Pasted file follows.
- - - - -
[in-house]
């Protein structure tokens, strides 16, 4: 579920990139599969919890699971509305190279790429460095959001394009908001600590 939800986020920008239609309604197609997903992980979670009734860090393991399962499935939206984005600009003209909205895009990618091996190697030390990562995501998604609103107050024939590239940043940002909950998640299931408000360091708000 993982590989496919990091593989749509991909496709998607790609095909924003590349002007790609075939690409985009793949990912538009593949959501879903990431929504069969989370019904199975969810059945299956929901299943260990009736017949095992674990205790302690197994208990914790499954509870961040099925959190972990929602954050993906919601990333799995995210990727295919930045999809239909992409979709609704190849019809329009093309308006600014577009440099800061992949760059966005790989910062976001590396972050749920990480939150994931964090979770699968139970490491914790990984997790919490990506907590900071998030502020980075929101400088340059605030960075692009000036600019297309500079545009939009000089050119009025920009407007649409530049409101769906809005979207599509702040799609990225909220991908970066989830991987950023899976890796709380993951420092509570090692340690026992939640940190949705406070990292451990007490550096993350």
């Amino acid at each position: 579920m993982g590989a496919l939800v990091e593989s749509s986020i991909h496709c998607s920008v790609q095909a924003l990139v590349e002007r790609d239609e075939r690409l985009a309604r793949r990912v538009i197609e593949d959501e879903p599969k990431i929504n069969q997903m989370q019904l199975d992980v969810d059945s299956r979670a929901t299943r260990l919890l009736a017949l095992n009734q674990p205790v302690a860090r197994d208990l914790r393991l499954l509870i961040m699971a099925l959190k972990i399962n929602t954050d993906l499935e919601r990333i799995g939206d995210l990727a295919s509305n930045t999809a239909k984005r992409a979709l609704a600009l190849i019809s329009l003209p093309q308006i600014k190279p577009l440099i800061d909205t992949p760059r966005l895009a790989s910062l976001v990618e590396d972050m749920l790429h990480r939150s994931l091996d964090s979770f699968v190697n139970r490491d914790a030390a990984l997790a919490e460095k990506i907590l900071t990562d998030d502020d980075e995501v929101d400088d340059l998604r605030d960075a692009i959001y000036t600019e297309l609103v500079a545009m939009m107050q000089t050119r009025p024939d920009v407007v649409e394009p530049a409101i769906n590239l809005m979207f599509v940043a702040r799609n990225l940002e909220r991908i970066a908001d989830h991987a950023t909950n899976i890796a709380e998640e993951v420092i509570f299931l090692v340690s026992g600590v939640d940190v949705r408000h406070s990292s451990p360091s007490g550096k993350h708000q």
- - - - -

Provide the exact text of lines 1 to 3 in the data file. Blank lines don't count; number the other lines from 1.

[in-house]
């Protein structure tokens, strides 16, 4: 579920990139599969919890699971509305190279790429460095959001394009908001600590 939800986020920008239609309604197609997903992980979670009734860090393991399962499935939206984005600009003209909205895009990618091996190697030390990562995501998604609103107050024939590239940043940002909950998640299931408000360091708000 993982590989496919990091593989749509991909496709998607790609095909924003590349002007790609075939690409985009793949990912538009593949959501879903990431929504069969989370019904199975969810059945299956929901299943260990009736017949095992674990205790302690197994208990914790499954509870961040099925959190972990929602954050993906919601990333799995995210990727295919930045999809239909992409979709609704190849019809329009093309308006600014577009440099800061992949760059966005790989910062976001590396972050749920990480939150994931964090979770699968139970490491914790990984997790919490990506907590900071998030502020980075929101400088340059605030960075692009000036600019297309500079545009939009000089050119009025920009407007649409530049409101769906809005979207599509702040799609990225909220991908970066989830991987950023899976890796709380993951420092509570090692340690026992939640940190949705406070990292451990007490550096993350």
């Amino acid at each position: 579920m993982g590989a496919l939800v990091e593989s749509s986020i991909h496709c998607s920008v790609q095909a924003l990139v590349e002007r790609d239609e075939r690409l985009a309604r793949r990912v538009i197609e593949d959501e879903p599969k990431i929504n069969q997903m989370q019904l199975d992980v969810d059945s299956r979670a929901t299943r260990l919890l009736a017949l095992n009734q674990p205790v302690a860090r197994d208990l914790r393991l499954l509870i961040m699971a099925l959190k972990i399962n929602t954050d993906l499935e919601r990333i799995g939206d995210l990727a295919s509305n930045t999809a239909k984005r992409a979709l609704a600009l190849i019809s329009l003209p093309q308006i600014k190279p577009l440099i800061d909205t992949p760059r966005l895009a790989s910062l976001v990618e590396d972050m749920l790429h990480r939150s994931l091996d964090s979770f699968v190697n139970r490491d914790a030390a990984l997790a919490e460095k990506i907590l900071t990562d998030d502020d980075e995501v929101d400088d340059l998604r605030d960075a692009i959001y000036t600019e297309l609103v500079a545009m939009m107050q000089t050119r009025p024939d920009v407007v649409e394009p530049a409101i769906n590239l809005m979207f599509v940043a702040r799609n990225l940002e909220r991908i970066a908001d989830h991987a950023t909950n899976i890796a709380e998640e993951v420092i509570f299931l090692v340690s026992g600590v939640d940190v949705r408000h406070s990292s451990p360091s007490g550096k993350h708000q």